“There will be an overhang from the deadline in February of corporates who were not ready and are using banks to provide enrichment services,” says Steve Everett, global head of cash management at Royal Bank of Scotland. “These corporates will then have to migrate from these services to make sure they are fully compliant as soon after the deadline but at least by 2016.”
Pascal Augé, head of global transaction and payment services, Société Générale, says while French banking institutions will be ready for Sepa the picture is different on the corporate side. “They have been slow to move and there will be very intense activity in the lead up to the deadline as corporates get ready,” he says. “Large remitters have been migrating on to Sepa instruments, but the SME sector has been very slow. It has been difficult to convince these organisations that even though their business might be domestic, they still have to move on to Sepa instruments.”
There is a danger that some smaller organisations that do not make many remittances or do them on a quarterly or annual basis may move away from existing direct debit instruments and back to cash or cheques, he adds.
In July this year, Ireland’s Minister for Small Business, John Perry, advised SMEs to start their Sepa preparations. “A key benefit for businesses will be faster settlement and simplified processes that will help to improve their cash-flow and potentially help to reduce their costs. The last thing that a business will want to face after the Sepa deadline is having difficulty paying their suppliers, or receiving payments from their customers.”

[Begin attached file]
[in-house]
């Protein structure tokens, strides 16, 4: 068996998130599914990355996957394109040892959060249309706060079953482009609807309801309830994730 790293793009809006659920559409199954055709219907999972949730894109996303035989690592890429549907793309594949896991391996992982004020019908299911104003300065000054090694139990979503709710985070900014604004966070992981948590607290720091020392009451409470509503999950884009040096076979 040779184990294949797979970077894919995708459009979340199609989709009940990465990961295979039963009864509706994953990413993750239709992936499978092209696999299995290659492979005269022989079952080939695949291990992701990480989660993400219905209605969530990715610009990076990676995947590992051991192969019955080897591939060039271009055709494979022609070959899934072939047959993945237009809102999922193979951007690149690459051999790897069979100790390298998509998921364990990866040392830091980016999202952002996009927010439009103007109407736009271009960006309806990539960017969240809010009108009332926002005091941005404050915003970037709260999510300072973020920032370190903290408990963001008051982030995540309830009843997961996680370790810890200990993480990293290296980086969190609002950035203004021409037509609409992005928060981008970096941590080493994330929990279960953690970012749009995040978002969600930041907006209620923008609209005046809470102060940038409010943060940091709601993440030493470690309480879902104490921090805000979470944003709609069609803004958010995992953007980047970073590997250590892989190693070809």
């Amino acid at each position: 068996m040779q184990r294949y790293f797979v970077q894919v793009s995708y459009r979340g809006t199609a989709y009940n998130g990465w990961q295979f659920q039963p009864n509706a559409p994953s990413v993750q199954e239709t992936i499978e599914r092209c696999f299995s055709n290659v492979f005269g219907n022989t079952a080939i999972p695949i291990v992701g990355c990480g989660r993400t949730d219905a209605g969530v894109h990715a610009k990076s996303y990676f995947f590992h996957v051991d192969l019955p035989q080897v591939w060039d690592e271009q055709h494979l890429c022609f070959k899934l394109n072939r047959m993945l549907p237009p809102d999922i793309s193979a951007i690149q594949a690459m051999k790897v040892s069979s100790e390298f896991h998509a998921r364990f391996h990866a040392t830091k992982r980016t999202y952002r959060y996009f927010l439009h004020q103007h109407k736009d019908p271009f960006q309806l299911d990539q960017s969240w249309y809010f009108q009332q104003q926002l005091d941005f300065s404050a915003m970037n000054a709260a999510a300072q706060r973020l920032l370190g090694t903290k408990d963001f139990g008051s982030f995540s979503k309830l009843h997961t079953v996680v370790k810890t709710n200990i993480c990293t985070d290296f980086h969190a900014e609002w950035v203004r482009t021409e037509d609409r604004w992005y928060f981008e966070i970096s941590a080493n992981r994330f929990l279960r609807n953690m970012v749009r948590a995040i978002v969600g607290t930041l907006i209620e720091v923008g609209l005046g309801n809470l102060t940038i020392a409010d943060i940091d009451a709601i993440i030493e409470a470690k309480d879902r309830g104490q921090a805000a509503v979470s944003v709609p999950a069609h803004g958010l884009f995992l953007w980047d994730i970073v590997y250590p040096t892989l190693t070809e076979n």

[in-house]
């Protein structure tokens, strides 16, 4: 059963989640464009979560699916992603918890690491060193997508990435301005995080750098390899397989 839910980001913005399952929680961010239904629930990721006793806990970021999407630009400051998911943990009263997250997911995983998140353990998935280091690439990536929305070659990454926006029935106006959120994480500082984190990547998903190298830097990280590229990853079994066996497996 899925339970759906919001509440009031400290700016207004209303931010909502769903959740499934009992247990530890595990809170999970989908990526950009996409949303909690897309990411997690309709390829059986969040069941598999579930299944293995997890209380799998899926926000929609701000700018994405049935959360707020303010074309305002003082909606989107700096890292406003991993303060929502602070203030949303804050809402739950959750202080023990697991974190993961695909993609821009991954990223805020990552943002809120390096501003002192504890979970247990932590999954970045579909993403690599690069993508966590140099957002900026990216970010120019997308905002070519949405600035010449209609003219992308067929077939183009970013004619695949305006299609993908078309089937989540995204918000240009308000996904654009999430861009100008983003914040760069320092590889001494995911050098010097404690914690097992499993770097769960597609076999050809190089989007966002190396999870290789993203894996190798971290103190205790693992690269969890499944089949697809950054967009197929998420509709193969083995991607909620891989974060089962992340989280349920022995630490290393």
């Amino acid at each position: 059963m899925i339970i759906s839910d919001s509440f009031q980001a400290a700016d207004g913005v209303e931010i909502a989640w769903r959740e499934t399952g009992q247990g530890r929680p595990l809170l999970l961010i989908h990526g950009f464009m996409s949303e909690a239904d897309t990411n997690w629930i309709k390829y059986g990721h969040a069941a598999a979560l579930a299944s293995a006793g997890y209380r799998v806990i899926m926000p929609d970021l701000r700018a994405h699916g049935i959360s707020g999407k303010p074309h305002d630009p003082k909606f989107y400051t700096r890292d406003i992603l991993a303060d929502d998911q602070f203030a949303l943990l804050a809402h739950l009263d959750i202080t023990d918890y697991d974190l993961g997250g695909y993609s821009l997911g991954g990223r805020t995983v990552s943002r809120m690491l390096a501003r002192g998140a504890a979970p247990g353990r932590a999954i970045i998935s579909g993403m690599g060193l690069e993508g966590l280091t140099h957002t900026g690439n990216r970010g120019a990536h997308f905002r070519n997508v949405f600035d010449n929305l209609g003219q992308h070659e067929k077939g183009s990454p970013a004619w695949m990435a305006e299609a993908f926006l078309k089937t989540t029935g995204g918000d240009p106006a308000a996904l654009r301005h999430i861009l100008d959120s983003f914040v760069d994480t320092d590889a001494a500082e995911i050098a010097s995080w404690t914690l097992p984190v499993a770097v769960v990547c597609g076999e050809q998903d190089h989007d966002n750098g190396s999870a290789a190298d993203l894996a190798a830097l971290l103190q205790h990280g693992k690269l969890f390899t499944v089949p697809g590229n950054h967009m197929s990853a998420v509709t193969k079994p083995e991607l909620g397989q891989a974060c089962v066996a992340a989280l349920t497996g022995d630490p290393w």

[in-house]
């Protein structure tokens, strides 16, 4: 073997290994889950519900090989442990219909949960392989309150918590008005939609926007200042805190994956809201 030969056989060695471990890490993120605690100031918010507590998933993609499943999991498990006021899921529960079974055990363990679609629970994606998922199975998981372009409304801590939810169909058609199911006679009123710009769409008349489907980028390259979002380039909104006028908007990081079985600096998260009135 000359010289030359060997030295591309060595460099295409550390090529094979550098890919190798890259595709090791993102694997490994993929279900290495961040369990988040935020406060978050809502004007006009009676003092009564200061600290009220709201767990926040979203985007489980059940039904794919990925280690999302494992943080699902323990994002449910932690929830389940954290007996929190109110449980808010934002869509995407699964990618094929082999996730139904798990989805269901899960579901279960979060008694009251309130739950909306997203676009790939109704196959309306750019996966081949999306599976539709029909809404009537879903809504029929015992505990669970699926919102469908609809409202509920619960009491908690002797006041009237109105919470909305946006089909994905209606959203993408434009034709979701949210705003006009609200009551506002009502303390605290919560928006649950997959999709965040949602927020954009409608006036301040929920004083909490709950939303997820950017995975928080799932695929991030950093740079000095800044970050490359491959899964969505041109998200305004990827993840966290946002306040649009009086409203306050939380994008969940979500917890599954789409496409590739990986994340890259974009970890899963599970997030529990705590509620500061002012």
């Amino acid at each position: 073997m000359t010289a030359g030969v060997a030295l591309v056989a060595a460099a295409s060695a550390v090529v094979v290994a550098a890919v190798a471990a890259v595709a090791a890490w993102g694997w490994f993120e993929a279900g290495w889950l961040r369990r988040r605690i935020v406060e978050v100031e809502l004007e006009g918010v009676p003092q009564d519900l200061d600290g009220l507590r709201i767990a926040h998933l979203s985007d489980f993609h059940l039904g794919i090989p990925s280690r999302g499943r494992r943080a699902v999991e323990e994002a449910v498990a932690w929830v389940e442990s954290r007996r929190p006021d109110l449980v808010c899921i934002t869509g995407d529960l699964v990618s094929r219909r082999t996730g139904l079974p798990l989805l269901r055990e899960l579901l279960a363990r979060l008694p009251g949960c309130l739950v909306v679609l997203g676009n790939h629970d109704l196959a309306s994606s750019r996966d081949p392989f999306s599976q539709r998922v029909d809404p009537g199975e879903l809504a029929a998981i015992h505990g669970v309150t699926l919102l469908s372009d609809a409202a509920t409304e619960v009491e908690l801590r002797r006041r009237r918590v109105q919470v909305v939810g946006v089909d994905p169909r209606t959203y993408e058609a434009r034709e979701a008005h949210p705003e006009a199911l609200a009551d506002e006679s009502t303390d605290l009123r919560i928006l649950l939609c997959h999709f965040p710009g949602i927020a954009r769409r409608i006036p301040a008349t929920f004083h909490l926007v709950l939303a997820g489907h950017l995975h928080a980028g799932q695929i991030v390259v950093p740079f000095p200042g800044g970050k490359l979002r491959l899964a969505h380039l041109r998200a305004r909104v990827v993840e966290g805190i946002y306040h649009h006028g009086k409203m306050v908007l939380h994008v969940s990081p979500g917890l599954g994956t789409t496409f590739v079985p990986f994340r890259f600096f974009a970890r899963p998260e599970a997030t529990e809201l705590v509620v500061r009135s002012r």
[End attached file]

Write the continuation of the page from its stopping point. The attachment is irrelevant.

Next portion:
The German Government, via the Finance Ministry, is also urging corporates to begin using SCTs and SDDs. In June, the Ministry released a survey that revealed corporates and other organisations were “simply not prepared for the changes and that there is therefore considerable need for urgent action”. Even large corporations, according to the Ministry, had underestimated the time involved in introducing Sepa. However, the SCT is in use in Germany’s public administration sector, where pension and child benefit payments are made via the instrument.
While many larger multinational corporations have already achieved considerable progress in their SCT migration plans, there is still a great deal of work to be done on SDDs, says Gerlach Jacobs, global head of transaction services, ING Commercial Banking. “Domestic businesses or smaller companies with operations in a limited number of countries often still have the bulk of the migration project ahead of them.” Such companies require guidance on formats and support for testing and onboarding.